Thursday, December 18, 2008

"Striking Thoughts: Bruce Lee's Wisdom For Daily Living"

Current mood:  inspired 
Category: Religion and Philosophy

Over the course of the next several blogs, I will be sharing quotes from a book I'm presently revisiting, "Striking Thoughts: Bruce Lee's Wisdom for Daily Living."

In a recent therapy session, during which mindfulness is thought upon and the transitory nature of emotion is emphasized, I brought up Bruce Lee and his spin on philosophical matters with respect to the concept of mindfulness and the paradigm shifts necessary to understand and work through stress and anxiety. 

I also "A ha'd" that I was revisiting the idea to take up a martial art in the New Year as both emotional/philosophical and physical fitness. "Striking Thoughts" is but one of half a dozen books by Lee that have called my bookshelves home for over a decade.

I've wanted to study Jeet Kune Do, the martial art system and philosophy developed by Bruce Lee himself, which translates to "The Art of the Intercepting Fist."

To label Jeet Kune Do a "system," however, contradicts the very core principles of the art, which draws both movement and philosophy from a variety of traditional Asian martial arts and American boxing, and is thus, as Lee said, "using no way as way and having no limitation as limitation." 

Since mindfulness is at the root of the cognitive behavior therapy I am receiving, I thought it would behoove me to quote Lee's definition of "calm." My main issue is is that I get caught up in the intense emotion of a given experience, and my responses to that emotion can sometimes be illogical, unrealistic, catastrophic or physically harmful. It is useful to label them as this:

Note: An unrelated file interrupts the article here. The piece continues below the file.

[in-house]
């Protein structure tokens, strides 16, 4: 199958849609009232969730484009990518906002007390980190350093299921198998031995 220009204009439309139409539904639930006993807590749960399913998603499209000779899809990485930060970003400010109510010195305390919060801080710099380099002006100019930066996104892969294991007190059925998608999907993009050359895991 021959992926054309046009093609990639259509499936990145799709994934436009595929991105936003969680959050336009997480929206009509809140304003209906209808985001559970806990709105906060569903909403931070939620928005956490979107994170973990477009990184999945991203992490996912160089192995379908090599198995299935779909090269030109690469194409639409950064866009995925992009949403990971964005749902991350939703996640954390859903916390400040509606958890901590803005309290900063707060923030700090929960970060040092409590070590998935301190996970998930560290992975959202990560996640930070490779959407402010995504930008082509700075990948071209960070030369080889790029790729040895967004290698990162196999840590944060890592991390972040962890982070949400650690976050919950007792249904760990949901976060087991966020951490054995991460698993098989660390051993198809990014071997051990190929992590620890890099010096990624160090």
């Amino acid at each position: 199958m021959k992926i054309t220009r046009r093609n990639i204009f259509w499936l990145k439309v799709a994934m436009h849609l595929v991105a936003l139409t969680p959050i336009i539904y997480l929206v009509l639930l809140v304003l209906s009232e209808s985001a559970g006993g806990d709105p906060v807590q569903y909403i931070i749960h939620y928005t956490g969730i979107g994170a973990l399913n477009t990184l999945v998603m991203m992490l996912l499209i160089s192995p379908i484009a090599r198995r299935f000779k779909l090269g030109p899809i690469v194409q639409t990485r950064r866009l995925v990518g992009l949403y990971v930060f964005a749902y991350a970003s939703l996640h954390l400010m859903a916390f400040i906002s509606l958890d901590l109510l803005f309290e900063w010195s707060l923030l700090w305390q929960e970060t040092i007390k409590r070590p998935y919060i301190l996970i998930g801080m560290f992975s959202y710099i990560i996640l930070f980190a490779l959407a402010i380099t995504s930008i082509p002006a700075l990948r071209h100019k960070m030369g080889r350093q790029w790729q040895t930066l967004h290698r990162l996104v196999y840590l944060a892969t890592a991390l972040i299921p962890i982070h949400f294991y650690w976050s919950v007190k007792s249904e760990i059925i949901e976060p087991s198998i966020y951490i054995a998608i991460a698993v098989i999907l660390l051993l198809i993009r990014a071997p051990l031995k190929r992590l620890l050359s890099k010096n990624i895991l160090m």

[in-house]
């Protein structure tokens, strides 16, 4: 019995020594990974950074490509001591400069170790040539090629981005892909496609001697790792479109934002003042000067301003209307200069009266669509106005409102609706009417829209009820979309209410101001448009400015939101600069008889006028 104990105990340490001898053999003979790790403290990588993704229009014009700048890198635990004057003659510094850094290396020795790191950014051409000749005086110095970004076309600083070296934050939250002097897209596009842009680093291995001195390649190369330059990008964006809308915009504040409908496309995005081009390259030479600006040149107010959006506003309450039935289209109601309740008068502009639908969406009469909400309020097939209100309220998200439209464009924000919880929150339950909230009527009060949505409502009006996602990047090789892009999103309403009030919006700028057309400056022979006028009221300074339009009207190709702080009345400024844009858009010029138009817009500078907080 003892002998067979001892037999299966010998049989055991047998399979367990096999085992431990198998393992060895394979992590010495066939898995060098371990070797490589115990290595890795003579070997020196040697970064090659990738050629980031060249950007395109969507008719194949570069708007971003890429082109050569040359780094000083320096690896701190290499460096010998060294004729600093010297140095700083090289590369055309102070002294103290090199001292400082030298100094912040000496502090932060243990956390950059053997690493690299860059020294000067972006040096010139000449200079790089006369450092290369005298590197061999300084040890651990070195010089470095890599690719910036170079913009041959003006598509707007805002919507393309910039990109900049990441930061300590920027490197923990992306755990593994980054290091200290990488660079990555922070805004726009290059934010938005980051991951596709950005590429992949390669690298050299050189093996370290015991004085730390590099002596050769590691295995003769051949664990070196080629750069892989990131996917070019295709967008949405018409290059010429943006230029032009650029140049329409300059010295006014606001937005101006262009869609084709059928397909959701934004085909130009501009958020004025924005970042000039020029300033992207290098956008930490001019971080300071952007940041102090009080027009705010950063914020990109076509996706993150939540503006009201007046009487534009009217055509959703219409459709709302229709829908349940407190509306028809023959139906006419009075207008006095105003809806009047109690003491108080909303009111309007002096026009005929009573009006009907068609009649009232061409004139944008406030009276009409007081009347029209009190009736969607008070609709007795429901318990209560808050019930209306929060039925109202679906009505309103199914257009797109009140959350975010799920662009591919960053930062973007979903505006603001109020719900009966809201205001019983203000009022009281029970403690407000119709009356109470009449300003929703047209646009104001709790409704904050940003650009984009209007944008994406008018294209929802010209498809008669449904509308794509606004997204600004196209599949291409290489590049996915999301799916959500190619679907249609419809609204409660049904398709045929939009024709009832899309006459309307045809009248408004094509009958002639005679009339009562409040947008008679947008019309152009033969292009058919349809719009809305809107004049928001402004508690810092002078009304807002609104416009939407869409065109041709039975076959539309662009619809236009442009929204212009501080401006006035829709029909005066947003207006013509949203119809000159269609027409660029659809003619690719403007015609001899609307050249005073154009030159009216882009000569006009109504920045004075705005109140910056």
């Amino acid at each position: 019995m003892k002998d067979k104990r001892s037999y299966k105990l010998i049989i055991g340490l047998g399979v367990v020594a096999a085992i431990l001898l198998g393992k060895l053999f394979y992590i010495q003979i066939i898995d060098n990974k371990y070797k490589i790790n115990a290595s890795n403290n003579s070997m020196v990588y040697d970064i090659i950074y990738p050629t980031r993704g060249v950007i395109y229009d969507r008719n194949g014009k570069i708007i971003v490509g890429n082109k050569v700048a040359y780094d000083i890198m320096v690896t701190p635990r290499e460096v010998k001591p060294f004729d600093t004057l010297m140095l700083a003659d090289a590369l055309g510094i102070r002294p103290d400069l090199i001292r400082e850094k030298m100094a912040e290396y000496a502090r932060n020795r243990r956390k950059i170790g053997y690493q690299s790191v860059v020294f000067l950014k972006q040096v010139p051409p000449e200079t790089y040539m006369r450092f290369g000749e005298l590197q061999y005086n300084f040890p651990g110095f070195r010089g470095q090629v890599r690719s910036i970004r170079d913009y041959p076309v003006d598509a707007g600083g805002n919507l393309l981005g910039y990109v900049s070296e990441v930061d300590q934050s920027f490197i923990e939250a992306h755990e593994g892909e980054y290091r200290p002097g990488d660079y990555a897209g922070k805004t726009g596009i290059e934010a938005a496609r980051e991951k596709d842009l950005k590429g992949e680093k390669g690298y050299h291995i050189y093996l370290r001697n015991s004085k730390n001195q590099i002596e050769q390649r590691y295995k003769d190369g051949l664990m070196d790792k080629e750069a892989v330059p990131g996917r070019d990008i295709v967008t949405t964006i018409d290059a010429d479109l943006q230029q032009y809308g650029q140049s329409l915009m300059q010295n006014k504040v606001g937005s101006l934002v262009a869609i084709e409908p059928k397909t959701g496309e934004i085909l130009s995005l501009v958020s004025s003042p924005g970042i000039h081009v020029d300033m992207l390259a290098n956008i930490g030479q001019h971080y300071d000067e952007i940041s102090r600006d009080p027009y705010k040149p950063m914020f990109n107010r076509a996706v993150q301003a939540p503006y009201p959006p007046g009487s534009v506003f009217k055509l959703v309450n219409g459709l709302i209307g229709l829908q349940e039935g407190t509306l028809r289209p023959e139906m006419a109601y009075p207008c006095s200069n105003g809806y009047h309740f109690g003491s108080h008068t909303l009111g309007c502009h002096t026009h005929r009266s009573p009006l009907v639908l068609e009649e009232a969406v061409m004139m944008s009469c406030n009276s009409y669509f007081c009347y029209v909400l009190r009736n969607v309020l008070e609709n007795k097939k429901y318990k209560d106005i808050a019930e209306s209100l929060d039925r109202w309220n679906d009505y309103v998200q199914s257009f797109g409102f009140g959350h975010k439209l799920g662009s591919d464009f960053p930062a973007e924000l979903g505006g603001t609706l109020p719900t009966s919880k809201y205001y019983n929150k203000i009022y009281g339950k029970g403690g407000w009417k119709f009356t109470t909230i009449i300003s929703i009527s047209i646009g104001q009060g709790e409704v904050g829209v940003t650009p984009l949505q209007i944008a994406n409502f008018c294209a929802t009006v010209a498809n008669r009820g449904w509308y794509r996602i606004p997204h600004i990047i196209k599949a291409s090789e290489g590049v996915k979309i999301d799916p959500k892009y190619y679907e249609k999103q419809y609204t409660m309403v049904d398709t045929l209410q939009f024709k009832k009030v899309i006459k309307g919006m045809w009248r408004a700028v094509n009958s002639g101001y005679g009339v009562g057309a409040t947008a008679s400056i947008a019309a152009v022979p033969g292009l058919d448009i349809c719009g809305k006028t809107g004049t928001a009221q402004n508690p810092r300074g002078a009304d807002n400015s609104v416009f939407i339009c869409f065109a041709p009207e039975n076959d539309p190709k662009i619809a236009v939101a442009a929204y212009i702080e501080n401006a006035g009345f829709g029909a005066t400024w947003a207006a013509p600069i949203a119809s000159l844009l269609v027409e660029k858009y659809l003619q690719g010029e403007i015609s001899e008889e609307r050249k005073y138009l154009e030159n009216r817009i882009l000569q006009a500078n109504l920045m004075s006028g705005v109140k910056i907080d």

A) The Emotion (anxiety, stress, fear, paranoia, et al)

B) Space for Mindfulness, detachment and dissection of that emotion and its consequence

C) The Ultimate Action or Reaction

My problem is that I start at "A" and manically slide straight over to "C," without stepping back and slowing down my response so that it can be met with a healthy, productive, realistic response. There are several ways to achieve mindfulness at point B, breathing and meditation being just one example. Bruce Lee's interpretation of point B is this:

.."At this moment, stop inwardly...when you do stop inwardly, psychologically your mind becomes very peaceful, very clear. Then you can really look at 'this.'" --Bruce Lee

Monday night is my introductory Jeet Kune Do lesson at a highly respected martial arts academy here in Chicago. Wish me luck and check back soon for another inspirational quote from Bruce Lee.

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